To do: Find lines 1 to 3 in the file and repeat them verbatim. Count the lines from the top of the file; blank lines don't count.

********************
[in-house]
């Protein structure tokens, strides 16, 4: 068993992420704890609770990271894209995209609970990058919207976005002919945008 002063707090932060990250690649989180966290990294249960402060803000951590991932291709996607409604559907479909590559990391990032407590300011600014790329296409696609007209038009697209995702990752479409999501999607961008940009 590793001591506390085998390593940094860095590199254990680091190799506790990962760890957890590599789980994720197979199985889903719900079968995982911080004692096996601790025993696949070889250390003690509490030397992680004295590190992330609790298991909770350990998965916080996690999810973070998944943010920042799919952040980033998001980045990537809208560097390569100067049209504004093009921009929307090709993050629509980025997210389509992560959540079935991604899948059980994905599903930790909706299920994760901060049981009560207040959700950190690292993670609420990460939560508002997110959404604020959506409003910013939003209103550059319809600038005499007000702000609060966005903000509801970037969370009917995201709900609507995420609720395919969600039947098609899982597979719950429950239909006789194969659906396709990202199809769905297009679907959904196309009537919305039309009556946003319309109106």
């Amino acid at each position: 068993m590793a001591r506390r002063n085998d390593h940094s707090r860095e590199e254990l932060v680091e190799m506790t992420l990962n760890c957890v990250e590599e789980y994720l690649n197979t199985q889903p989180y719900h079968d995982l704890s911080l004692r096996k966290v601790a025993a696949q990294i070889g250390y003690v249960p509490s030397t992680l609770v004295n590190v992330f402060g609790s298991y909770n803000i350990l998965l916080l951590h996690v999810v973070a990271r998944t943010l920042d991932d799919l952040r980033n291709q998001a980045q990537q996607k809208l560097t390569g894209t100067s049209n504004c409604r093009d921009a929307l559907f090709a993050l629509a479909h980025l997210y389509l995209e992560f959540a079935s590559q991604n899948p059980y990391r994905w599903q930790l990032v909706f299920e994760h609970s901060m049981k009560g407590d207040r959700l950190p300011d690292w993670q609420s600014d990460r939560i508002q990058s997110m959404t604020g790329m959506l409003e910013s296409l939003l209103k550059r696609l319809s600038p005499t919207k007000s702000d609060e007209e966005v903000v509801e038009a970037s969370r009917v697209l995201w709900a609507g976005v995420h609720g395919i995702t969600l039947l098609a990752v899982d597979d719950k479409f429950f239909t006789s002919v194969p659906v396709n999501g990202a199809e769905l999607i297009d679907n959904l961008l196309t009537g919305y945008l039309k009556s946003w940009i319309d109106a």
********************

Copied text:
[in-house]
């Protein structure tokens, strides 16, 4: 068993992420704890609770990271894209995209609970990058919207976005002919945008 002063707090932060990250690649989180966290990294249960402060803000951590991932291709996607409604559907479909590559990391990032407590300011600014790329296409696609007209038009697209995702990752479409999501999607961008940009 590793001591506390085998390593940094860095590199254990680091190799506790990962760890957890590599789980994720197979199985889903719900079968995982911080004692096996601790025993696949070889250390003690509490030397992680004295590190992330609790298991909770350990998965916080996690999810973070998944943010920042799919952040980033998001980045990537809208560097390569100067049209504004093009921009929307090709993050629509980025997210389509992560959540079935991604899948059980994905599903930790909706299920994760901060049981009560207040959700950190690292993670609420990460939560508002997110959404604020959506409003910013939003209103550059319809600038005499007000702000609060966005903000509801970037969370009917995201709900609507995420609720395919969600039947098609899982597979719950429950239909006789194969659906396709990202199809769905297009679907959904196309009537919305039309009556946003319309109106």
């Amino acid at each position: 068993m590793a001591r506390r002063n085998d390593h940094s707090r860095e590199e254990l932060v680091e190799m506790t992420l990962n760890c957890v990250e590599e789980y994720l690649n197979t199985q889903p989180y719900h079968d995982l704890s911080l004692r096996k966290v601790a025993a696949q990294i070889g250390y003690v249960p509490s030397t992680l609770v004295n590190v992330f402060g609790s298991y909770n803000i350990l998965l916080l951590h996690v999810v973070a990271r998944t943010l920042d991932d799919l952040r980033n291709q998001a980045q990537q996607k809208l560097t390569g894209t100067s049209n504004c409604r093009d921009a929307l559907f090709a993050l629509a479909h980025l997210y389509l995209e992560f959540a079935s590559q991604n899948p059980y990391r994905w599903q930790l990032v909706f299920e994760h609970s901060m049981k009560g407590d207040r959700l950190p300011d690292w993670q609420s600014d990460r939560i508002q990058s997110m959404t604020g790329m959506l409003e910013s296409l939003l209103k550059r696609l319809s600038p005499t919207k007000s702000d609060e007209e966005v903000v509801e038009a970037s969370r009917v697209l995201w709900a609507g976005v995420h609720g395919i995702t969600l039947l098609a990752v899982d597979d719950k479409f429950f239909t006789s002919v194969p659906v396709n999501g990202a199809e769905l999607i297009d679907n959904l961008l196309t009537g919305y945008l039309k009556s946003w940009i319309d109106a």